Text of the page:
Posts Tagged ‘trade deficit’
May 4th, 2010 at 7:51 pm
Does China’s Currency Manipulation Matter?
Posted by Print

That was the topic taken up by two of the nation’s finest economic journalists over the weekend.

Newsweek’s Robert Samuelson, one of the few legitimate talents left on that particular sinking ship, says yes:

… What’s missing [to promote a global economic rebalancing] is a sizable revaluation of China’s currency, the renminbi. Fred Bergsten of the Peterson Institute thinks the renminbi may be 40 percent undervalued against the dollar. This gives China’s exports a huge advantage and underpins its trade surpluses. Other Asian countries fear altering their currencies if China doesn’t change first. “They’ll lose ground to China,” notes Hensley. The European Union, Brazil and India all feel threatened by the renminbi. President Obama wants U.S. exports to double in five years. That’s probably unrealistic, but it’s impossible if the renminbi isn’t revalued.

Samuelson is rarely deserving of a public refutation, but gets one (though it’s not targeted at him) from a recent column by the always-insightful Steve Forbes, who lays the China hysteria to rest:

… A decade and a half ago China fixed the yuan to the dollar. If there had been any mistake in the exchange rate it would have been flushed out in trade patterns fairly quickly. Again, to simplify: If you sell a bottle of wine for four loaves of bread but suddenly notice you’re getting only two loaves, you’ll adjust your price pretty quickly to ensure you’ll get those four loaves again.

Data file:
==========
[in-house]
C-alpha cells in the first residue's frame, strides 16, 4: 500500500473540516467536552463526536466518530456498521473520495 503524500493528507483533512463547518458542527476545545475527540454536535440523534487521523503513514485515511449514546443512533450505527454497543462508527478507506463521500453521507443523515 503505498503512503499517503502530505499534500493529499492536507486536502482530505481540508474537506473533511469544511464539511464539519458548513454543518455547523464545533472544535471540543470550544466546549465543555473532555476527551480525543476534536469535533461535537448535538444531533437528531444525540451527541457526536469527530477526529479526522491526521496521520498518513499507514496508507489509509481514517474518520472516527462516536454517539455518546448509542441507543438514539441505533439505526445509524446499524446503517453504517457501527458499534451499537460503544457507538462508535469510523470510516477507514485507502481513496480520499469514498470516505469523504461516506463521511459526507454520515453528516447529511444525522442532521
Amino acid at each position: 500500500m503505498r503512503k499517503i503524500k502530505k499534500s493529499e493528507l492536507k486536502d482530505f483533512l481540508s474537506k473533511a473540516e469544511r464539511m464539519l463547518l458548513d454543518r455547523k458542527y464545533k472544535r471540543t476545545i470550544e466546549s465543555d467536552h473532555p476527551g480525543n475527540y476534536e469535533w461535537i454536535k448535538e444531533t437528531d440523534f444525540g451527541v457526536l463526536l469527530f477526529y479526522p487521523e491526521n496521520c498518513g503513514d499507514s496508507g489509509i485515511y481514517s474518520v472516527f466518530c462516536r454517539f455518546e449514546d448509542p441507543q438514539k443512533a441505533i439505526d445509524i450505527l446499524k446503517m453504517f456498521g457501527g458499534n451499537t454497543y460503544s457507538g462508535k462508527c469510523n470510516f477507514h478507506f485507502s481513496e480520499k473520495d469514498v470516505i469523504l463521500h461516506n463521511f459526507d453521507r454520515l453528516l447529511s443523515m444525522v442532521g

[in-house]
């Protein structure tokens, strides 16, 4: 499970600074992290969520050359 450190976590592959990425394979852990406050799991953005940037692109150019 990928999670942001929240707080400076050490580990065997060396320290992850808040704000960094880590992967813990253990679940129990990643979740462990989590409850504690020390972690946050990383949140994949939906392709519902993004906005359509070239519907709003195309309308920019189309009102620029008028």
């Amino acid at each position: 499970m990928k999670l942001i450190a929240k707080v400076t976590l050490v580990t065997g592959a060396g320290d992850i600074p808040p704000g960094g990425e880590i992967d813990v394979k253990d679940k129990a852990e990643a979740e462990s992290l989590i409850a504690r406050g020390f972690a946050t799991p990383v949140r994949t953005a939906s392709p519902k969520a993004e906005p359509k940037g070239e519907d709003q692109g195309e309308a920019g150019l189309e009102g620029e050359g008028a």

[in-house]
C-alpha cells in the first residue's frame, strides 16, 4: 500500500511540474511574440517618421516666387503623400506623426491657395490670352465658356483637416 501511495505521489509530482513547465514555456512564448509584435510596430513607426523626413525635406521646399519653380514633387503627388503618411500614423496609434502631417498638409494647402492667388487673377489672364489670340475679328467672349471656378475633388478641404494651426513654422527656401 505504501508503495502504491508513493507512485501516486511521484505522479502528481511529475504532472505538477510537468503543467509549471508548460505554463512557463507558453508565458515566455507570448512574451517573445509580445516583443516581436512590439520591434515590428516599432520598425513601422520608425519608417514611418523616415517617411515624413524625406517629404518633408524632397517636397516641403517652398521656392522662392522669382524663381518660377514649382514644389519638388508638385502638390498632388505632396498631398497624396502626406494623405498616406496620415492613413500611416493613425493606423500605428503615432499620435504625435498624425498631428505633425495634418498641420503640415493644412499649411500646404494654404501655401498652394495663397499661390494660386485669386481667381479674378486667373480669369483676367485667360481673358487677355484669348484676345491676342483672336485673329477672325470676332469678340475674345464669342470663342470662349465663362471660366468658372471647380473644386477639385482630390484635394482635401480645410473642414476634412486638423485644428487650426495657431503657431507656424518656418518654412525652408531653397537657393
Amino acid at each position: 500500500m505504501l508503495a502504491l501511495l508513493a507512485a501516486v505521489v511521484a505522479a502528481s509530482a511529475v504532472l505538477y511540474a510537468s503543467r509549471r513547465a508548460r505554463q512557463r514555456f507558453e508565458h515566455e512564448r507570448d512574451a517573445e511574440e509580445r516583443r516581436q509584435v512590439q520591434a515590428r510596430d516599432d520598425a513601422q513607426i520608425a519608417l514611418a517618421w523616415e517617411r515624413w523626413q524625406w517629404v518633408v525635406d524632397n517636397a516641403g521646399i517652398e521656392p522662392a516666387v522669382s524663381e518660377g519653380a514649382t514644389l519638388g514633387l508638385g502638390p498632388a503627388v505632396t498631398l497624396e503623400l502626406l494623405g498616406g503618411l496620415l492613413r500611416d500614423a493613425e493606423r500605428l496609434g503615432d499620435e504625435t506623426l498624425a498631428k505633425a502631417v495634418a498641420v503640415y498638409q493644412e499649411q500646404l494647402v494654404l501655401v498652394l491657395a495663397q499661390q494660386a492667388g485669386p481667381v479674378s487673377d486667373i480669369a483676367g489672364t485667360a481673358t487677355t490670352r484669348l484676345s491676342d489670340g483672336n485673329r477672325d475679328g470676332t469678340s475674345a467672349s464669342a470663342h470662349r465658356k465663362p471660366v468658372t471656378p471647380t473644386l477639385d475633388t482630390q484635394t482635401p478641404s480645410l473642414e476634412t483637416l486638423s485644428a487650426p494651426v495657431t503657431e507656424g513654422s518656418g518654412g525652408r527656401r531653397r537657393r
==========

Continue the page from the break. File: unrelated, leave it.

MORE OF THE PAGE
By fixing the yuan to the dollar Beijing outsourced its monetary policy to the Federal Reserve. And for this “manipulation” Washington politicians and policymakers are in a lather of outrage. This fixing of a measure of value has enormously facilitated commerce–and thus prosperity. During the last 15 years U.S. exports to China have increased 650%, China’s exports to the U.S. almost 670%.

As I noted in my criticism of Obama’s exports fetish in this year’s State of the Union, a focus on so-called “trade deficits” is meaningless. Forbes gives an excellent explanation:

The notion that a trade deficit or surplus indicates anything about an economy’s health is also mistaken. The U.S. has had a trade deficit with the rest of the world for some 350 years out of the 400-plus since Jamestown was settled in 1607. Focusing on deficits and surpluses ignores equally important flows of capital, as well as the phenomenon of supply chains and the intracompany trade that crosses borders.

Americans will survive Beijing’s economic policies intact. Whether we can say the same about Washington’s is another question altogether.